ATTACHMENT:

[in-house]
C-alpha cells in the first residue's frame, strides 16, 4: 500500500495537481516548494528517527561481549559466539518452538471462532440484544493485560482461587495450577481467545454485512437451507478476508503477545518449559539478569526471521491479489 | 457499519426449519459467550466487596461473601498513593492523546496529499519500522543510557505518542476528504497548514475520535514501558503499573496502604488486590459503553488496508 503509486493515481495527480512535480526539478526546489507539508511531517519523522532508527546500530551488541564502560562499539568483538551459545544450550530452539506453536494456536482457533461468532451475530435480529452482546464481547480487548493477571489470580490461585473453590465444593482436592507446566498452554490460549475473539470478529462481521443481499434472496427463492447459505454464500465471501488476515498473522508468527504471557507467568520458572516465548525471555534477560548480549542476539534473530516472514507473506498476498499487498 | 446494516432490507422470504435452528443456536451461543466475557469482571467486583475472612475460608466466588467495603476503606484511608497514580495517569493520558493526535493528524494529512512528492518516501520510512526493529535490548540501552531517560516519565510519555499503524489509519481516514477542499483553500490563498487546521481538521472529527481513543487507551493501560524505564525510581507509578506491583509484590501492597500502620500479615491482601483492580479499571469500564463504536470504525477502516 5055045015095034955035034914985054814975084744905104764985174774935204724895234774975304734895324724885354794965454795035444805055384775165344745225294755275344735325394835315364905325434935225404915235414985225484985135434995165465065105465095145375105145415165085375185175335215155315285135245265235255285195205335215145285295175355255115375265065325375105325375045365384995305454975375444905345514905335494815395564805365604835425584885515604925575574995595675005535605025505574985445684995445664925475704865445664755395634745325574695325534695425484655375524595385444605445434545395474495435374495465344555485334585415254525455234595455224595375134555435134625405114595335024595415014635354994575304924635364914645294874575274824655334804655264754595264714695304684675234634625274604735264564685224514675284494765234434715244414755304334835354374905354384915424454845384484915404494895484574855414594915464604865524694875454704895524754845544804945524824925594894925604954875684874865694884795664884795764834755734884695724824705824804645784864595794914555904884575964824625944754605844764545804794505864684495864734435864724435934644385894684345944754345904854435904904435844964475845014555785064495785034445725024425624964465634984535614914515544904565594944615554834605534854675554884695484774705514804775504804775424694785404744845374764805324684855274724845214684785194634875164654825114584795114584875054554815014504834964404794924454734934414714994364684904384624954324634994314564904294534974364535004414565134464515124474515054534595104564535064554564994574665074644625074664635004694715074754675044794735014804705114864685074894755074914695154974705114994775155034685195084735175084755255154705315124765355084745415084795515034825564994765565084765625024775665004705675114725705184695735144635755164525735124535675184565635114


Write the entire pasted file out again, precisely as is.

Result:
[in-house]
C-alpha cells in the first residue's frame, strides 16, 4: 500500500495537481516548494528517527561481549559466539518452538471462532440484544493485560482461587495450577481467545454485512437451507478476508503477545518449559539478569526471521491479489 | 457499519426449519459467550466487596461473601498513593492523546496529499519500522543510557505518542476528504497548514475520535514501558503499573496502604488486590459503553488496508 503509486493515481495527480512535480526539478526546489507539508511531517519523522532508527546500530551488541564502560562499539568483538551459545544450550530452539506453536494456536482457533461468532451475530435480529452482546464481547480487548493477571489470580490461585473453590465444593482436592507446566498452554490460549475473539470478529462481521443481499434472496427463492447459505454464500465471501488476515498473522508468527504471557507467568520458572516465548525471555534477560548480549542476539534473530516472514507473506498476498499487498 | 446494516432490507422470504435452528443456536451461543466475557469482571467486583475472612475460608466466588467495603476503606484511608497514580495517569493520558493526535493528524494529512512528492518516501520510512526493529535490548540501552531517560516519565510519555499503524489509519481516514477542499483553500490563498487546521481538521472529527481513543487507551493501560524505564525510581507509578506491583509484590501492597500502620500479615491482601483492580479499571469500564463504536470504525477502516 5055045015095034955035034914985054814975084744905104764985174774935204724895234774975304734895324724885354794965454795035444805055384775165344745225294755275344735325394835315364905325434935225404915235414985225484985135434995165465065105465095145375105145415165085375185175335215155315285135245265235255285195205335215145285295175355255115375265065325375105325375045365384995305454975375444905345514905335494815395564805365604835425584885515604925575574995595675005535605025505574985445684995445664925475704865445664755395634745325574695325534695425484655375524595385444605445434545395474495435374495465344555485334585415254525455234595455224595375134555435134625405114595335024595415014635354994575304924635364914645294874575274824655334804655264754595264714695304684675234634625274604735264564685224514675284494765234434715244414755304334835354374905354384915424454845384484915404494895484574855414594915464604865524694875454704895524754845544804945524824925594894925604954875684874865694884795664884795764834755734884695724824705824804645784864595794914555904884575964824625944754605844764545804794505864684495864734435864724435934644385894684345944754345904854435904904435844964475845014555785064495785034445725024425624964465634984535614914515544904565594944615554834605534854675554884695484774705514804775504804775424694785404744845374764805324684855274724845214684785194634875164654825114584795114584875054554815014504834964404794924454734934414714994364684904384624954324634994314564904294534974364535004414565134464515124474515054534595104564535064554564994574665074644625074664635004694715074754675044794735014804705114864685074894755074914695154974705114994775155034685195084735175084755255154705315124765355084745415084795515034825564994765565084765625024775665004705675114725705184695735144635755164525735124535675184565635114